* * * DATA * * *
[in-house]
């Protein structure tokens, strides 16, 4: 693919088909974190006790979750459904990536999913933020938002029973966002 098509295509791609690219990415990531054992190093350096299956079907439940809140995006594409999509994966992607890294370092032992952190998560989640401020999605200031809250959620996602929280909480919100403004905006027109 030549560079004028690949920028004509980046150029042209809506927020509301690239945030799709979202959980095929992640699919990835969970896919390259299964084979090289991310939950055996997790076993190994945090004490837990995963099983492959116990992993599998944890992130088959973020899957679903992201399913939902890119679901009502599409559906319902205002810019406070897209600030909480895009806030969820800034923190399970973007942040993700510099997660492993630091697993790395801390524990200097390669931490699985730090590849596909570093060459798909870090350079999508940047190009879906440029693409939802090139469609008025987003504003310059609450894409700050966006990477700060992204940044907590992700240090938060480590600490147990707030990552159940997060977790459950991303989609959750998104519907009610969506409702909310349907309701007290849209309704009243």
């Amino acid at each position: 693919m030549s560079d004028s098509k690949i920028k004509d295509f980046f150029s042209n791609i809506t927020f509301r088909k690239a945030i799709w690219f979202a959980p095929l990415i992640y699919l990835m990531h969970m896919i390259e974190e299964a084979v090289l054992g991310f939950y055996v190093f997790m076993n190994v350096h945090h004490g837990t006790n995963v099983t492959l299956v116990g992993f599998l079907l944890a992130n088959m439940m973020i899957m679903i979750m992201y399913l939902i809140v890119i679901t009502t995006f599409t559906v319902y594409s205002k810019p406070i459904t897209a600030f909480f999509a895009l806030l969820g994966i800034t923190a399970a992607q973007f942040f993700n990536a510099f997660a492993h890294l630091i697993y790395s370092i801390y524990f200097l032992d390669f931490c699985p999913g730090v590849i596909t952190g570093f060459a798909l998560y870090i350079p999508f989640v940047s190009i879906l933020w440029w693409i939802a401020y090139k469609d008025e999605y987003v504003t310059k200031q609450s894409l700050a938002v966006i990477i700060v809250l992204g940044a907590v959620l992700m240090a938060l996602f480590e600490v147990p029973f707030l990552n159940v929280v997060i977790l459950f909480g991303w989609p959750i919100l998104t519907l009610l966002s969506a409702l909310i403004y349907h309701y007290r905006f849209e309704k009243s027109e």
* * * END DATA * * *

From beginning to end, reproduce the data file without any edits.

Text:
[in-house]
């Protein structure tokens, strides 16, 4: 693919088909974190006790979750459904990536999913933020938002029973966002 098509295509791609690219990415990531054992190093350096299956079907439940809140995006594409999509994966992607890294370092032992952190998560989640401020999605200031809250959620996602929280909480919100403004905006027109 030549560079004028690949920028004509980046150029042209809506927020509301690239945030799709979202959980095929992640699919990835969970896919390259299964084979090289991310939950055996997790076993190994945090004490837990995963099983492959116990992993599998944890992130088959973020899957679903992201399913939902890119679901009502599409559906319902205002810019406070897209600030909480895009806030969820800034923190399970973007942040993700510099997660492993630091697993790395801390524990200097390669931490699985730090590849596909570093060459798909870090350079999508940047190009879906440029693409939802090139469609008025987003504003310059609450894409700050966006990477700060992204940044907590992700240090938060480590600490147990707030990552159940997060977790459950991303989609959750998104519907009610969506409702909310349907309701007290849209309704009243």
């Amino acid at each position: 693919m030549s560079d004028s098509k690949i920028k004509d295509f980046f150029s042209n791609i809506t927020f509301r088909k690239a945030i799709w690219f979202a959980p095929l990415i992640y699919l990835m990531h969970m896919i390259e974190e299964a084979v090289l054992g991310f939950y055996v190093f997790m076993n190994v350096h945090h004490g837990t006790n995963v099983t492959l299956v116990g992993f599998l079907l944890a992130n088959m439940m973020i899957m679903i979750m992201y399913l939902i809140v890119i679901t009502t995006f599409t559906v319902y594409s205002k810019p406070i459904t897209a600030f909480f999509a895009l806030l969820g994966i800034t923190a399970a992607q973007f942040f993700n990536a510099f997660a492993h890294l630091i697993y790395s370092i801390y524990f200097l032992d390669f931490c699985p999913g730090v590849i596909t952190g570093f060459a798909l998560y870090i350079p999508f989640v940047s190009i879906l933020w440029w693409i939802a401020y090139k469609d008025e999605y987003v504003t310059k200031q609450s894409l700050a938002v966006i990477i700060v809250l992204g940044a907590v959620l992700m240090a938060l996602f480590e600490v147990p029973f707030l990552n159940v929280v997060i977790l459950f909480g991303w989609p959750i919100l998104t519907l009610l966002s969506a409702l909310i403004y349907h309701y007290r905006f849209e309704k009243s027109e």